It’s worth noting that those who are 65 today seem younger and healthier than those at the same age in the 1930s. Hence, some retirees delay their retirement because they love what they do and they want to optimize their social security benefits.  

So why do we still accept retirement at age 65?

Why We Aren’t Typical

It’s impossible to know how long we might live, and yet people plan for retirement as though it is set in stone. That’s why many typical financial strategies miss the mark.

The problem is twofold. First, you want to save enough money to enjoy your retirement. And second, your retirement includes accumulating money that starts distributing at age 65. Often, the funds are undercut by the fees and taxes that accompany qualified retirement accounts. However, with longer life expectancies, we’re seeing an increase in retirees running out of money. 

The alternative approach is also twofold—finding and pursuing the passions you enjoy, so that life doesn’t become something to escape from. Then, building wealth that you won’t outlive. This is achievable by focusing on consistent income-for-life cash flow strategies rather than a ballpark “million-dollar dream.” 

A million dollars, while a long-term desire for some, isn’t worth the same in retirment when you factor in the cost of living and inflation down the line. Cost of living may add 50% for every 10 years and 100% for every 20 years. A single illness can cost a person $40,000 to $100,000 a year (if facility care or home health care is necessary).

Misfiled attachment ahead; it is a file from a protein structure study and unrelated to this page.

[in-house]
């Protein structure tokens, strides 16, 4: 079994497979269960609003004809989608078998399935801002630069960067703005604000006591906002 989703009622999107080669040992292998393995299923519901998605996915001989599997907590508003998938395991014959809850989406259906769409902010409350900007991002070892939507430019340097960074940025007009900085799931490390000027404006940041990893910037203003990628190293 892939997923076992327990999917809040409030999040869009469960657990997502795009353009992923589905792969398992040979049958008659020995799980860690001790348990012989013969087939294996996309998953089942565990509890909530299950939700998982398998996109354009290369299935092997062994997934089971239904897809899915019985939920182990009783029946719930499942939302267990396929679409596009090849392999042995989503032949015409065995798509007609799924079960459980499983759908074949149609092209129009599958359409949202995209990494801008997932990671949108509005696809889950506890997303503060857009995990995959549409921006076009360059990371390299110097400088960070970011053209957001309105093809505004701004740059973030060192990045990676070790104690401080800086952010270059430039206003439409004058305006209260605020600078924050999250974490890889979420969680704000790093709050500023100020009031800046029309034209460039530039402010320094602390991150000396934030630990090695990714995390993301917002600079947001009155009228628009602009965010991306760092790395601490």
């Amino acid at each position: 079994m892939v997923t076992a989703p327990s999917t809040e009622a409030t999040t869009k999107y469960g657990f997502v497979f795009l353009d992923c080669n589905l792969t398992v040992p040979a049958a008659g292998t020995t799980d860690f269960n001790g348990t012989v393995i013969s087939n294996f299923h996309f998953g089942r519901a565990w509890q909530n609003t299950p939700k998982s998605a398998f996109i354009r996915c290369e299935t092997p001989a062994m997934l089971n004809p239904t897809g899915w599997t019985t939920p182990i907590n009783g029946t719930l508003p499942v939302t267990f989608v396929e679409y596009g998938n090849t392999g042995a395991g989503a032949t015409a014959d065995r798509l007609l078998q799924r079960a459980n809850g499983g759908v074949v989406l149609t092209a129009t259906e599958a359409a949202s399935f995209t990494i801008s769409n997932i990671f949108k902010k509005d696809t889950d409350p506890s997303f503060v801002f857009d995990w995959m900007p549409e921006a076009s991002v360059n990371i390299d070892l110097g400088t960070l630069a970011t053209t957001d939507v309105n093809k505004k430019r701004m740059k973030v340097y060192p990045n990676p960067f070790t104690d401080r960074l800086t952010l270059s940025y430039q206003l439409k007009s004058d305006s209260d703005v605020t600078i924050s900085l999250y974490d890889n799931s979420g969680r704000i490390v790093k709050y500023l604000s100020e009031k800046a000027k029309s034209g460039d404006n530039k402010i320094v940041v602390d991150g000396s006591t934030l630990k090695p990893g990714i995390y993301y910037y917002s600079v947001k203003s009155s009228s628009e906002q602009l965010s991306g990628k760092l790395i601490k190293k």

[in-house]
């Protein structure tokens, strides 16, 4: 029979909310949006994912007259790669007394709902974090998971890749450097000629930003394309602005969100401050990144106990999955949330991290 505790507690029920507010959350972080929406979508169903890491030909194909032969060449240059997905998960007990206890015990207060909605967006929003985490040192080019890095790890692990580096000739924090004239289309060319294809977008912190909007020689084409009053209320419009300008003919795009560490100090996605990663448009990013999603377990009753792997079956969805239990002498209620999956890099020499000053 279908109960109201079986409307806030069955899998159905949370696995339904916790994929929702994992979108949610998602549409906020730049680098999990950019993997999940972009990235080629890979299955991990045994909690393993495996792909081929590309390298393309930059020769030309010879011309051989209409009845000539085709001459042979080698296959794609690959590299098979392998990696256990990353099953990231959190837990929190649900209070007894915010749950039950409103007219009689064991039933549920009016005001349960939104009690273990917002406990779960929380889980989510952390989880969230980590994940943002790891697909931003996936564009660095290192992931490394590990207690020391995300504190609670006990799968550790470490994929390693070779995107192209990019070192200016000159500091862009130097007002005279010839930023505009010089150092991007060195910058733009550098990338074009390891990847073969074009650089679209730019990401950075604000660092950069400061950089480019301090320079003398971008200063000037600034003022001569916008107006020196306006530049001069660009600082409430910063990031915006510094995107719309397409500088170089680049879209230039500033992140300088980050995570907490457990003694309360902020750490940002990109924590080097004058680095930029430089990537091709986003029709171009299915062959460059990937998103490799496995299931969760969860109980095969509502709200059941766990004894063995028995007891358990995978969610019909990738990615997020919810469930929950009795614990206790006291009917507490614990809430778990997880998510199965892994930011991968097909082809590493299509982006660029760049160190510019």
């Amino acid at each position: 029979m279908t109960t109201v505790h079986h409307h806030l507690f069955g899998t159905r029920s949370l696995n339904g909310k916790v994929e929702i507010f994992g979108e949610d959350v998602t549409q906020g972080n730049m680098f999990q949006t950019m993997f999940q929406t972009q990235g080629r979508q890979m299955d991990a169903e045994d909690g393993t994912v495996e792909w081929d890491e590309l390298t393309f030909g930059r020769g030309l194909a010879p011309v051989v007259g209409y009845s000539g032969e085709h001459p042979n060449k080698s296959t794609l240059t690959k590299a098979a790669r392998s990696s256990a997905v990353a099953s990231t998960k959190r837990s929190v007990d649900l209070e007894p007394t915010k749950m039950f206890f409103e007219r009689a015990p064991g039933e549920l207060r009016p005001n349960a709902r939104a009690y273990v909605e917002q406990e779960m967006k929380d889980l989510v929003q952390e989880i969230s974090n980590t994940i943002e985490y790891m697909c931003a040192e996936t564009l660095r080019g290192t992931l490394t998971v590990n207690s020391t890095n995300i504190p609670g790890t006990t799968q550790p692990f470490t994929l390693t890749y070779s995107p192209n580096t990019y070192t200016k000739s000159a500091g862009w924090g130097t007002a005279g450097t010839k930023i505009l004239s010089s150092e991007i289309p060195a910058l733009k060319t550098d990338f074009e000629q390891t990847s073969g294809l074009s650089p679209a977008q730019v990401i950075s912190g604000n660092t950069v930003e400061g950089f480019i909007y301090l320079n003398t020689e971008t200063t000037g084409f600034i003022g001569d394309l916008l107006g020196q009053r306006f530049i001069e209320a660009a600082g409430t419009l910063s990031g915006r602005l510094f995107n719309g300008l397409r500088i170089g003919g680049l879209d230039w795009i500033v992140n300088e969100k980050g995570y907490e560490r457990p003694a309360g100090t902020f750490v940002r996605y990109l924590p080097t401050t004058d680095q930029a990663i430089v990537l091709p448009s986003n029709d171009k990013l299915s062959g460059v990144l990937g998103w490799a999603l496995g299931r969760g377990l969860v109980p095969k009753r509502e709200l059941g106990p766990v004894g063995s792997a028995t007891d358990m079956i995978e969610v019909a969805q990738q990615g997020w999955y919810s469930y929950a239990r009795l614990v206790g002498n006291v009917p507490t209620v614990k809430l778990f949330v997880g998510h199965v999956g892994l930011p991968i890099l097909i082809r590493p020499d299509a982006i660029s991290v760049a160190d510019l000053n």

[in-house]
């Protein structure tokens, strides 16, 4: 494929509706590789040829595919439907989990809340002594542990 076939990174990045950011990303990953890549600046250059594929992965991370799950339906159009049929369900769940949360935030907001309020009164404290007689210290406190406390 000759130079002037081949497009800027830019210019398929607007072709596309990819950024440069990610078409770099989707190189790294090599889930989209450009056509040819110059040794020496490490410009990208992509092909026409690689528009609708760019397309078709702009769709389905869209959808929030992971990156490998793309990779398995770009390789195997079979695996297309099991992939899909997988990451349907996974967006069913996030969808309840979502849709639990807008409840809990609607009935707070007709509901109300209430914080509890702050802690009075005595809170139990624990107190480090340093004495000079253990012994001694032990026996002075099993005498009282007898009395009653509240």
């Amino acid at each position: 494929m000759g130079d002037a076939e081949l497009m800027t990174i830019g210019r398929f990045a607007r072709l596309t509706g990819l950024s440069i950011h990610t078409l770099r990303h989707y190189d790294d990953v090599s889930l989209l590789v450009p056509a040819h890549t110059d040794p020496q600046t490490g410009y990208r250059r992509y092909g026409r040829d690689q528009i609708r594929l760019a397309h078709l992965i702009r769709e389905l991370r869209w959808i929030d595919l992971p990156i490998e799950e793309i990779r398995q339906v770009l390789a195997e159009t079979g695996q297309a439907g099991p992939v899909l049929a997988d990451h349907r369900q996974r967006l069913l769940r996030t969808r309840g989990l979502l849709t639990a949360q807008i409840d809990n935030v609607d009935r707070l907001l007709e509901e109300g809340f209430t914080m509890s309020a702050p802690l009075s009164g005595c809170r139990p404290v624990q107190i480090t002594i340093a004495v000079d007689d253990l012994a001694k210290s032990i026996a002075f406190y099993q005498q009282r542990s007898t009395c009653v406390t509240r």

Furthermore, based on Bureau of Labor Statistics data, households for those 65 or older can run typically $3,800 a month or $45,756 annually. That means in a typical retirement, you need to spend less, earn more, live healthier, or a combination of all the above

That’s why we see things a little differently.

Retirement: What Needs to Change?

Besides educating yourself about wealth building, start rethinking retirement. And fortunately, we did the math for you. 

The first step is to find the difference between life expectancy today and life expectancy in 1935. So if you divide 78 (2020 life expectancy) by 58 (1935 expectancy), you’ll get 1.34482. That means that life expectancy has increased by nearly 1.5%. The next step is to multiply that rate (1.34482) by age 65, to show the increase. The result? 87.41379.

Retirement has not changed since the 30s. And yet, people are living longer, and the typical retirement strategies just aren’t working for many Americans. Based on this math, we should actually retire closer to 87 than 65.

What could this solve? For starters, staying in the workforce longer can help you have more purpose, achieve more long-term desires, and accumulate more wealth. You can also benefit from maximizing your social security benefits by delaying the benefit until your full retirement age (FRA). As an example, if you retire at age 62 and your FRA is 67, your monthly benefit is about 30% less than if you waited. 

The typical retirement mindset of age 65 does not serve us anymore. It puts us at an extreme disadvantage. It’s not enough to have “age 65 tunnel vision.” We must assume our golden years might extend much longer than 10 or 20 years.

Changing the Retirement Narrative

You can choose “when” you retire. However, no one knows how long you might live. The current retirement model is not sustainable, and it becomes less so as our life expectancies rise. The best thing you can do is look for ways to live longer and healthier and develop a sound retirement income strategy so you don’t outlive your money. 

If you’re looking for ways to optimize your income, and do what you love for longer, talk to us about aligning your retirement income with your long-term dreams. Effective cash flow strategies like annuities and dividends can help you navigate and enjoy your golden years.

If we can help you follow the alternative path to “retirement” by building wealth now and creating a life you love now, contact us or email welcome@partners4prosperity.com.